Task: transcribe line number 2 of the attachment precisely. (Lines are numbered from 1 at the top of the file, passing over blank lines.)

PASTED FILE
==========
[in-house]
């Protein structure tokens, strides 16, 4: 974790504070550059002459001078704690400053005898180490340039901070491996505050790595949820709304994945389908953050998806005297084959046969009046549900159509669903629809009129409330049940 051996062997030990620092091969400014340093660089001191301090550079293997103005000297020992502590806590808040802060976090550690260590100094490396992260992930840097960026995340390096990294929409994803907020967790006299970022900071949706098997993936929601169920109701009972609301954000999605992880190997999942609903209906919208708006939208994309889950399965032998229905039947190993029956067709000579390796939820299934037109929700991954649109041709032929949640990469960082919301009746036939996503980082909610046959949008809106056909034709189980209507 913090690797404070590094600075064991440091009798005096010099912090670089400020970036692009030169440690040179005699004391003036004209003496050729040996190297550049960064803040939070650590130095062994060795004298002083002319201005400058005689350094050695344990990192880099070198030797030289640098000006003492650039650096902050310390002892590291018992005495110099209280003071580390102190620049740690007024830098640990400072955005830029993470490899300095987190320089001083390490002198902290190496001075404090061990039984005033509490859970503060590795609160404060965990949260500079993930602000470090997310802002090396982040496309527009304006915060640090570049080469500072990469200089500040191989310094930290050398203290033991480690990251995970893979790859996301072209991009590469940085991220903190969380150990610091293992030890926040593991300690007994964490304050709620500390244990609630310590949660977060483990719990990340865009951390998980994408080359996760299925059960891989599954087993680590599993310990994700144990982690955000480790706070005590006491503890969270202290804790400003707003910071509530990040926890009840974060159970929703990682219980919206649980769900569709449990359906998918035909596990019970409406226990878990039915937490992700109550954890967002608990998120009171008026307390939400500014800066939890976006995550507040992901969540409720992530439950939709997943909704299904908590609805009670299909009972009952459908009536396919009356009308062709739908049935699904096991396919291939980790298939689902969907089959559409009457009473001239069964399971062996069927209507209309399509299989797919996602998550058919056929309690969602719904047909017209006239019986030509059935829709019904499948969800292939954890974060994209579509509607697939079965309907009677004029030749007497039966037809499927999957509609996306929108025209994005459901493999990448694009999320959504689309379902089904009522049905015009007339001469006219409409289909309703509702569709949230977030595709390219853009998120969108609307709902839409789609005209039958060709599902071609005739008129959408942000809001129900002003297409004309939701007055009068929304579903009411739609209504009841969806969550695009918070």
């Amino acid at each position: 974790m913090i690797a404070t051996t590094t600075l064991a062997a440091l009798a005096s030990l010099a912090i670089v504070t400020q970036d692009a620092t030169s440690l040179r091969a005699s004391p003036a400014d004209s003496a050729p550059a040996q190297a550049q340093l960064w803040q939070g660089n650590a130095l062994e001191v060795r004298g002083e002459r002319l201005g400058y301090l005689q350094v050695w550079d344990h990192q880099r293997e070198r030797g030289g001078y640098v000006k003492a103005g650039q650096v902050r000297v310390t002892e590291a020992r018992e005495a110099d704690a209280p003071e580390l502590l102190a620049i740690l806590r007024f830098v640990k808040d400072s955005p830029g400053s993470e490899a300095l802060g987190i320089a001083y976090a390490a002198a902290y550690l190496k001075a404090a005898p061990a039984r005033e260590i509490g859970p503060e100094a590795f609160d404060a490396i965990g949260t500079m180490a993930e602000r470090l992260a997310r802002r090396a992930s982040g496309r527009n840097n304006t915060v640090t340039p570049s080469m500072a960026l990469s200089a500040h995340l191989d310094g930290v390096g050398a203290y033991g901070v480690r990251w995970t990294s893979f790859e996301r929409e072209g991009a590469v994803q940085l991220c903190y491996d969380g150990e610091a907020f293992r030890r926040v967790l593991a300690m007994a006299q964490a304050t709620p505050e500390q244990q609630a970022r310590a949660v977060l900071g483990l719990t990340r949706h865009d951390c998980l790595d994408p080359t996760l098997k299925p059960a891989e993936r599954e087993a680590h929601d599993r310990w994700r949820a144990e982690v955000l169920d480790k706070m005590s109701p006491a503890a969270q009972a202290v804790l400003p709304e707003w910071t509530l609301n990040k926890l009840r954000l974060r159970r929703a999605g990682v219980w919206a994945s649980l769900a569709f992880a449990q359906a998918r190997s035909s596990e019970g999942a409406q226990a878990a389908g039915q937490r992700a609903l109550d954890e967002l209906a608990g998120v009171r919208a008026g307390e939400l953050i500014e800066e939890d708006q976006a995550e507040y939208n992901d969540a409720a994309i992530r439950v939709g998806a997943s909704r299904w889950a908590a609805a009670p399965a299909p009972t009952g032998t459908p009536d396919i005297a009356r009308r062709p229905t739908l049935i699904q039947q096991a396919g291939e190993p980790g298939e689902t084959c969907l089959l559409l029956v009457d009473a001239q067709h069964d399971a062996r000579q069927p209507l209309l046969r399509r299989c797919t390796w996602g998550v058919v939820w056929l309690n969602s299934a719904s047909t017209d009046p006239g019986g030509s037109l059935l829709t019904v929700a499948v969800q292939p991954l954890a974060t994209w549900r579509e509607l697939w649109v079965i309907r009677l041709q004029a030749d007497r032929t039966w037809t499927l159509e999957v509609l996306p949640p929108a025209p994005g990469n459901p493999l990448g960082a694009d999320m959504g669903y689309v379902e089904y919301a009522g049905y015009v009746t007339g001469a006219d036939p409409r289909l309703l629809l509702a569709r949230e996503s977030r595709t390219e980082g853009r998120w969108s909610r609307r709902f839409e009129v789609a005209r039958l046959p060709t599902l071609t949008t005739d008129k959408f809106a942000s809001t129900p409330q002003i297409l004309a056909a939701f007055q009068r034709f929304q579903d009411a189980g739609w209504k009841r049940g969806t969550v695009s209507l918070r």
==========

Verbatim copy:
């Protein structure tokens, strides 16, 4: 974790504070550059002459001078704690400053005898180490340039901070491996505050790595949820709304994945389908953050998806005297084959046969009046549900159509669903629809009129409330049940 051996062997030990620092091969400014340093660089001191301090550079293997103005000297020992502590806590808040802060976090550690260590100094490396992260992930840097960026995340390096990294929409994803907020967790006299970022900071949706098997993936929601169920109701009972609301954000999605992880190997999942609903209906919208708006939208994309889950399965032998229905039947190993029956067709000579390796939820299934037109929700991954649109041709032929949640990469960082919301009746036939996503980082909610046959949008809106056909034709189980209507 913090690797404070590094600075064991440091009798005096010099912090670089400020970036692009030169440690040179005699004391003036004209003496050729040996190297550049960064803040939070650590130095062994060795004298002083002319201005400058005689350094050695344990990192880099070198030797030289640098000006003492650039650096902050310390002892590291018992005495110099209280003071580390102190620049740690007024830098640990400072955005830029993470490899300095987190320089001083390490002198902290190496001075404090061990039984005033509490859970503060590795609160404060965990949260500079993930602000470090997310802002090396982040496309527009304006915060640090570049080469500072990469200089500040191989310094930290050398203290033991480690990251995970893979790859996301072209991009590469940085991220903190969380150990610091293992030890926040593991300690007994964490304050709620500390244990609630310590949660977060483990719990990340865009951390998980994408080359996760299925059960891989599954087993680590599993310990994700144990982690955000480790706070005590006491503890969270202290804790400003707003910071509530990040926890009840974060159970929703990682219980919206649980769900569709449990359906998918035909596990019970409406226990878990039915937490992700109550954890967002608990998120009171008026307390939400500014800066939890976006995550507040992901969540409720992530439950939709997943909704299904908590609805009670299909009972009952459908009536396919009356009308062709739908049935699904096991396919291939980790298939689902969907089959559409009457009473001239069964399971062996069927209507209309399509299989797919996602998550058919056929309690969602719904047909017209006239019986030509059935829709019904499948969800292939954890974060994209579509509607697939079965309907009677004029030749007497039966037809499927999957509609996306929108025209994005459901493999990448694009999320959504689309379902089904009522049905015009007339001469006219409409289909309703509702569709949230977030595709390219853009998120969108609307709902839409789609005209039958060709599902071609005739008129959408942000809001129900002003297409004309939701007055009068929304579903009411739609209504009841969806969550695009918070």